Football or Baseball Nation?

The United States of America was once a baseball nation.
Today it is a football nation.
It is in our national interest to become baseball again.
Here is why?

Football tries to win every game, often regardless of cost.
Baseball knows this is not only an impossibility but also foolish, and therefore accepts losing as a cost of the game.
The baseball metaphor more resembles a healthy & manageable life.

In baseball the best team usually wins around 100 games, which means they’ve also lost around 62.
Even in the best years of living, successful people have losing days when they must deal with falling short of expectations.
These (generally) successful people go home to their families, and don’t forget their true wealth is in their happiness, with those they love.
It is similar in baseball where the emphasis is on: staying positive in the face of daily adversity, consistently putting forth good effort, and learning to accept losing– because some days you just can’t win.
This approach avoids extended losing streaks, and its realization is the difference between winning and losing, over a long season.
Life, like baseball, is a marathon.

Good Wood

In football, the best teams are urged to try for 16-0, plus the Super Bowl.
Only the 1972 Miami Dolphins (17-0) ever achieved a perfect season, making them a statistical outlier.
Few experts even list them as the greatest single-season team ever, as compared to the Steel Curtain Pittsburgh Steelers, the Bill Walsh-era SF 49ers, or the 1985 Chicago Bears.

The fact that no team has matched Miami’s 1972 perfection doesn’t keep teams from trying.   Every year, the media hypes fans into expecting another statistical miracle.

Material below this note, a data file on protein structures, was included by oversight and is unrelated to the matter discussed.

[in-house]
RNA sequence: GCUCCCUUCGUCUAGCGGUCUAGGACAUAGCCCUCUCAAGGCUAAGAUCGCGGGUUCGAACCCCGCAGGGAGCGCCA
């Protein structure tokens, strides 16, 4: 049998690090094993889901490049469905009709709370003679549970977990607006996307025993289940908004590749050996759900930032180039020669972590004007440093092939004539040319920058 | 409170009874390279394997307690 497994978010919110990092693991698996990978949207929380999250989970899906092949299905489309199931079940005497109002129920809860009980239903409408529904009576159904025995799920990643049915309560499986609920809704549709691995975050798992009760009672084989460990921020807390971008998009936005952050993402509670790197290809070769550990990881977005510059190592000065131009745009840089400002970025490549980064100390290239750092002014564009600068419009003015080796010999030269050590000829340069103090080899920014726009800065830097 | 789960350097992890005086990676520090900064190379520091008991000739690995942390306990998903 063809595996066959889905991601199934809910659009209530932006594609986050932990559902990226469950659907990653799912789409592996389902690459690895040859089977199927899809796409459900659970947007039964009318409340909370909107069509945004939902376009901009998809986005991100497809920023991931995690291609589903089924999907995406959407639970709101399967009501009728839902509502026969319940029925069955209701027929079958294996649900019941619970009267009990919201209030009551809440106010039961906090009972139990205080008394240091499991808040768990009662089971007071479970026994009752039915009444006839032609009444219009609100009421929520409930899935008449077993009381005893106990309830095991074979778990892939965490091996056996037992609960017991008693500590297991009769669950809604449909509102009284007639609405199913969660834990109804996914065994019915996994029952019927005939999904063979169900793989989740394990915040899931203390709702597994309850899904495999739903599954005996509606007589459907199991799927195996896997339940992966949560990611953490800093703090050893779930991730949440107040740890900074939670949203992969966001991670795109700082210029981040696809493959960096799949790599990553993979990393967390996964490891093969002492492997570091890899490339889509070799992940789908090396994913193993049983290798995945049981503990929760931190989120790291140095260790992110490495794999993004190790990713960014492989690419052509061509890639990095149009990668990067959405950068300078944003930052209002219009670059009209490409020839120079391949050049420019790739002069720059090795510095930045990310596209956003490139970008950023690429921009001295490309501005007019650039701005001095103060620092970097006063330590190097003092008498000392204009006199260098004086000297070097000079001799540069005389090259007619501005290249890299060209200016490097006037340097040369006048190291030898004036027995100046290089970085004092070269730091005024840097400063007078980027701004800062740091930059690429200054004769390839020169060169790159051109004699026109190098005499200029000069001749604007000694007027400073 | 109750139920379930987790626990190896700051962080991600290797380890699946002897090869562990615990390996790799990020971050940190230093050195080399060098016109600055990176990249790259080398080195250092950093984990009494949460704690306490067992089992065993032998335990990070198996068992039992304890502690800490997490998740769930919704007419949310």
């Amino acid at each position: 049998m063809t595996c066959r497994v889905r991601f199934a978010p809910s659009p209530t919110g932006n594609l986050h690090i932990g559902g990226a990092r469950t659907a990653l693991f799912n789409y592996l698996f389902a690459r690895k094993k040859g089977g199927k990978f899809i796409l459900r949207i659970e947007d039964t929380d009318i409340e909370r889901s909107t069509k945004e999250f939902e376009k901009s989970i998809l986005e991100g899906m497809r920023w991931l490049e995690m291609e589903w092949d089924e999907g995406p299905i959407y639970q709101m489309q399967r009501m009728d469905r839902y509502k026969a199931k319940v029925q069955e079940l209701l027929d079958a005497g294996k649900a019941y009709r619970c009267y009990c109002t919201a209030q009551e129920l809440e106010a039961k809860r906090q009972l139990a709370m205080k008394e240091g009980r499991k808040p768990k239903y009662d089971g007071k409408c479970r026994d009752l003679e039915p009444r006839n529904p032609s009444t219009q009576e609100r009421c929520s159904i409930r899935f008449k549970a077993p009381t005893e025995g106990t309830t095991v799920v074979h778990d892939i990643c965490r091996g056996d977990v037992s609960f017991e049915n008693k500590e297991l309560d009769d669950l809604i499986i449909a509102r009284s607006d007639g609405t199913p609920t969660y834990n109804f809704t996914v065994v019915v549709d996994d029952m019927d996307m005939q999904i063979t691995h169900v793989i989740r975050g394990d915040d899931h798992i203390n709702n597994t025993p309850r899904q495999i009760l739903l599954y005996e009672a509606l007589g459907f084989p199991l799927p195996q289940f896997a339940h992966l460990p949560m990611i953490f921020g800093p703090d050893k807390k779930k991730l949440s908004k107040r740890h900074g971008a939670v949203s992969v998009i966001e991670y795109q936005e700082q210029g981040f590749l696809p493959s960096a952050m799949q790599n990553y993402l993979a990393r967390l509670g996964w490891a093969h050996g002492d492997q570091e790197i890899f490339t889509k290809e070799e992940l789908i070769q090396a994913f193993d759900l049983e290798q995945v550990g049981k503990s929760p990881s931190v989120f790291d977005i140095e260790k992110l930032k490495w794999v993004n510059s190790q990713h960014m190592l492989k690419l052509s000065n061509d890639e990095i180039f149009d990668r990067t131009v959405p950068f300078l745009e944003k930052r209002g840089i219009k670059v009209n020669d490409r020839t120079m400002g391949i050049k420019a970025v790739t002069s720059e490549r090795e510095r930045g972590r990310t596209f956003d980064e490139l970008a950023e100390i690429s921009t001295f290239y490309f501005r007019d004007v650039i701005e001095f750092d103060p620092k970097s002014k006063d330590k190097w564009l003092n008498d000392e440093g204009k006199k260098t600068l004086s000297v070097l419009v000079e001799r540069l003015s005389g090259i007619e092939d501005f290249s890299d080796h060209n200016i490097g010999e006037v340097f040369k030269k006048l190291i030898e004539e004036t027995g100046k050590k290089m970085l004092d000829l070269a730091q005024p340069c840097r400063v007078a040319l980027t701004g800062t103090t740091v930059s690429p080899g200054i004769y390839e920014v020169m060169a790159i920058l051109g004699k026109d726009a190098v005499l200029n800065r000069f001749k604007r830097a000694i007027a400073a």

The problem is: Undefeated is an unrealistic expectation in sports and a dangerous expectation for reality.  This becomes a societal problem when it becomes predominant ruling-class thought, imitated by the most backward layers of the working class.
It is unhealthy to not accept losing.
Only insecure losers believe they can completely prevent losing.

Bill Belichick is a certainly a great football coach, but does that make him happy?
I wonder this, because I never see him laugh or smile.
He’s often put forward as a role model to others.

The NFL & College Football seasons unfold in a weekly series of violent spasms, with six days of recuperation before the next battle.
The NFL season is a meat-grinder by any fair description.
The average NFL career length is 3.3 years, as compared to 5.6 in MLB.

The mentality of too many football fans is often one of intolerance towards others (all opponents), with an uncompromising win-at-all-costs approach.
There are too many murders & rapists in the NFL, simply because they help win Super Bowls.
There is too much PED abuse at all levels of football, which only follows the pioneering example of the NFL.
There is no serious comprehensive concussion prevention (or treatment) program at any level of the sport.
Any attempts to question the NFL on these topics, leads to defensive double-speak & fierce lobbying resistance.

Of course, these problems also exist in baseball, but they are much less fundamental & pervasive than they are in American football.
To the extent they have penetrated baseball can be seen as a general follow-the-leader shift (with football leading) in popular sports thinking.  Generally, the term ‘sports thinking’ is an oxymoron.